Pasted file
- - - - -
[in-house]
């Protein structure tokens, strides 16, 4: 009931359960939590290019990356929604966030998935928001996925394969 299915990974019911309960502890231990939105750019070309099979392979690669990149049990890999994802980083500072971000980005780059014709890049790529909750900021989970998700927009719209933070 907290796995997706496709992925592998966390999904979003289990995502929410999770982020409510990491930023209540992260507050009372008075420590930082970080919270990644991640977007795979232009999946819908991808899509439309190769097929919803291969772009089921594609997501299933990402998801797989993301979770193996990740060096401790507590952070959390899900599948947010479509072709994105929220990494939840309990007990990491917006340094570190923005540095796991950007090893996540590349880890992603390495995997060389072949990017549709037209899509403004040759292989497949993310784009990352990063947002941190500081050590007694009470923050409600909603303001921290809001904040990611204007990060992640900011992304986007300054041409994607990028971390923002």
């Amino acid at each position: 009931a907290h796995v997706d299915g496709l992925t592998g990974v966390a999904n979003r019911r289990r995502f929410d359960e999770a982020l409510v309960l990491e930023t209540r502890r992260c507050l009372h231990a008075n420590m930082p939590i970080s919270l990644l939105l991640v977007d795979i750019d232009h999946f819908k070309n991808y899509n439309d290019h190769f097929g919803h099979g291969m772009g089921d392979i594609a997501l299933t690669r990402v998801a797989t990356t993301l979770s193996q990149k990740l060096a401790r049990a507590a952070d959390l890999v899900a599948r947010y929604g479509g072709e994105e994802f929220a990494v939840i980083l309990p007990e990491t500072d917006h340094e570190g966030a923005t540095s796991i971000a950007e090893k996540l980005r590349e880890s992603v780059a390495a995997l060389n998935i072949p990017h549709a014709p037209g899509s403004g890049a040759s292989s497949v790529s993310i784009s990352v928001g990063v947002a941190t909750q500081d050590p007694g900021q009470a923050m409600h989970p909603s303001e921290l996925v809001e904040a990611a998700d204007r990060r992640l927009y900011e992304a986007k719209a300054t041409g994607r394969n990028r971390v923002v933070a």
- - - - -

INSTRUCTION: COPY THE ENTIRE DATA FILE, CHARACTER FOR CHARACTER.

[in-house]
């Protein structure tokens, strides 16, 4: 009931359960939590290019990356929604966030998935928001996925394969 299915990974019911309960502890231990939105750019070309099979392979690669990149049990890999994802980083500072971000980005780059014709890049790529909750900021989970998700927009719209933070 907290796995997706496709992925592998966390999904979003289990995502929410999770982020409510990491930023209540992260507050009372008075420590930082970080919270990644991640977007795979232009999946819908991808899509439309190769097929919803291969772009089921594609997501299933990402998801797989993301979770193996990740060096401790507590952070959390899900599948947010479509072709994105929220990494939840309990007990990491917006340094570190923005540095796991950007090893996540590349880890992603390495995997060389072949990017549709037209899509403004040759292989497949993310784009990352990063947002941190500081050590007694009470923050409600909603303001921290809001904040990611204007990060992640900011992304986007300054041409994607990028971390923002």
């Amino acid at each position: 009931a907290h796995v997706d299915g496709l992925t592998g990974v966390a999904n979003r019911r289990r995502f929410d359960e999770a982020l409510v309960l990491e930023t209540r502890r992260c507050l009372h231990a008075n420590m930082p939590i970080s919270l990644l939105l991640v977007d795979i750019d232009h999946f819908k070309n991808y899509n439309d290019h190769f097929g919803h099979g291969m772009g089921d392979i594609a997501l299933t690669r990402v998801a797989t990356t993301l979770s193996q990149k990740l060096a401790r049990a507590a952070d959390l890999v899900a599948r947010y929604g479509g072709e994105e994802f929220a990494v939840i980083l309990p007990e990491t500072d917006h340094e570190g966030a923005t540095s796991i971000a950007e090893k996540l980005r590349e880890s992603v780059a390495a995997l060389n998935i072949p990017h549709a014709p037209g899509s403004g890049a040759s292989s497949v790529s993310i784009s990352v928001g990063v947002a941190t909750q500081d050590p007694g900021q009470a923050m409600h989970p909603s303001e921290l996925v809001e904040a990611a998700d204007r990060r992640l927009y900011e992304a986007k719209a300054t041409g994607r394969n990028r971390v923002v933070a």